God of Shifting Fortunes
The tale goes thusly: an Arabi nobleman coveted a massive ruby guarded by a powerful Efreet, and promised freedom to any of his serfs who was able to retrieve it for him. Many tried, but none returned alive. Shalaad, a clever young fieldworker who wished to free his family from the nobleman’s tyrannical rule, heard of the nobleman’s offer and devised a plan to win his freedom. He set out across the desert to find the Efreet’s lair, and on his journey met a series of calamitous and almost comical misfortunes, losing his supplies, his camel, his clothes, and three fingers off of one hand. After a year and a day of travel he arrived at the cave of the Efreet, barely clinging to life. The Efreet, amused by this frail and bedraggled young boy who dared challenge a god, offered Shalaad a wager: one roll of the dice. If Shalaad won, he could take any of the Efreet’s possessions for himself. If the Efreet won, he would claim Shalaad’s soul, to torment eternally for his amusement.
Shalaad knew the Efreet was playing with loaded dice. However, what the Efreet failed to realize was that Shalaad’s year and a day of bad fortune had been an intentional ploy by the young boy to build up a massive reserve of good luck. He rolled the dice and they fell the one way in a million they needed to to give Shalaad victory. The Efreet raged but was bound by his word, and told Shalaad to take the ruby and go before he changed his mind. Shalaad, however, had outwitted the Efreet even further. He took the Efreet’s godly powers, and imprisoned the fallen god within the ruby.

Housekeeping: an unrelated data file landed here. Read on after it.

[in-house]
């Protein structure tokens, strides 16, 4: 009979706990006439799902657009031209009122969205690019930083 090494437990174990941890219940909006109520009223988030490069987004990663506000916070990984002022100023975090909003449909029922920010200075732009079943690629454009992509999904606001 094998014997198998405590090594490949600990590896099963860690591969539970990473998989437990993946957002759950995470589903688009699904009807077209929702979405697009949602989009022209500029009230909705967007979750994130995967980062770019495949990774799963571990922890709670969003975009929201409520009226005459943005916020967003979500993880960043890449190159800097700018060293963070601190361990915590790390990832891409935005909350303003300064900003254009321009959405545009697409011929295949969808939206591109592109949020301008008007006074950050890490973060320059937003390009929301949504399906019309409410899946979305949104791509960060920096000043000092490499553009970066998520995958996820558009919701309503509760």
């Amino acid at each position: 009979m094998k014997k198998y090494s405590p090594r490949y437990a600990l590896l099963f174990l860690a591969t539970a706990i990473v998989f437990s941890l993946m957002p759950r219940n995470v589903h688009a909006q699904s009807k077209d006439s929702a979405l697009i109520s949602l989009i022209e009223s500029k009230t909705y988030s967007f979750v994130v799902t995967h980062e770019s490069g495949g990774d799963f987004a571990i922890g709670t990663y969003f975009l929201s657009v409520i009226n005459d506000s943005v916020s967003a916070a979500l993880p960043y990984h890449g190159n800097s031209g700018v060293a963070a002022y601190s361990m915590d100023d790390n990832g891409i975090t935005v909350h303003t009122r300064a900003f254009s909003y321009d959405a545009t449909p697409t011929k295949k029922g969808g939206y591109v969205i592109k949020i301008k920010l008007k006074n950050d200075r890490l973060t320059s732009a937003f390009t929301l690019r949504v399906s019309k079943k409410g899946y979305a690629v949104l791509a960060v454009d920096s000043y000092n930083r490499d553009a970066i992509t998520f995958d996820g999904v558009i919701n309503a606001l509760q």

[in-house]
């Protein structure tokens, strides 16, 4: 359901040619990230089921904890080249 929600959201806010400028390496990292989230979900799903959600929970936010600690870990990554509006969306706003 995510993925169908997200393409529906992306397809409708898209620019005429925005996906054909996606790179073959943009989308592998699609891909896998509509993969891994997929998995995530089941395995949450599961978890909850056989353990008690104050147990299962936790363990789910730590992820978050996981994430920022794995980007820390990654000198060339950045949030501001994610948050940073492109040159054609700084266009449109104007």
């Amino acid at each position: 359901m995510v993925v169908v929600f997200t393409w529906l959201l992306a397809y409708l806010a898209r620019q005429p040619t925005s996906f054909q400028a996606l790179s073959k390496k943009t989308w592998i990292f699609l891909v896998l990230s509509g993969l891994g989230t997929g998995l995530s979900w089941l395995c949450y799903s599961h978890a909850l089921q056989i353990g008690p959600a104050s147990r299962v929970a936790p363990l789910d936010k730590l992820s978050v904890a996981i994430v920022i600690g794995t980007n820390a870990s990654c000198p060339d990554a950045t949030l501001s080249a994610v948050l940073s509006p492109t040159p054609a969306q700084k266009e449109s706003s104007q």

Triumphant, Shalaad returned to his master’s estate to give him the ruby and demand the release of his family. However, the nobleman refused, stating that the deal had been for Shalaad’s freedom and no one else’s. Enraged by the nobleman’s greed, Shalaad placed a curse on him, and all of his good fortune turned to bad. His estate fell to ruination, his line died out, and all of his serfs escaped in the ensuing chaos. Since then, Shalaad has been worshiped in secret by many of the serfs of Arabi. He is seen as a god of poetic justice, who lifts up the weak and casts down the mighty and proud with a roll of his cosmic dice.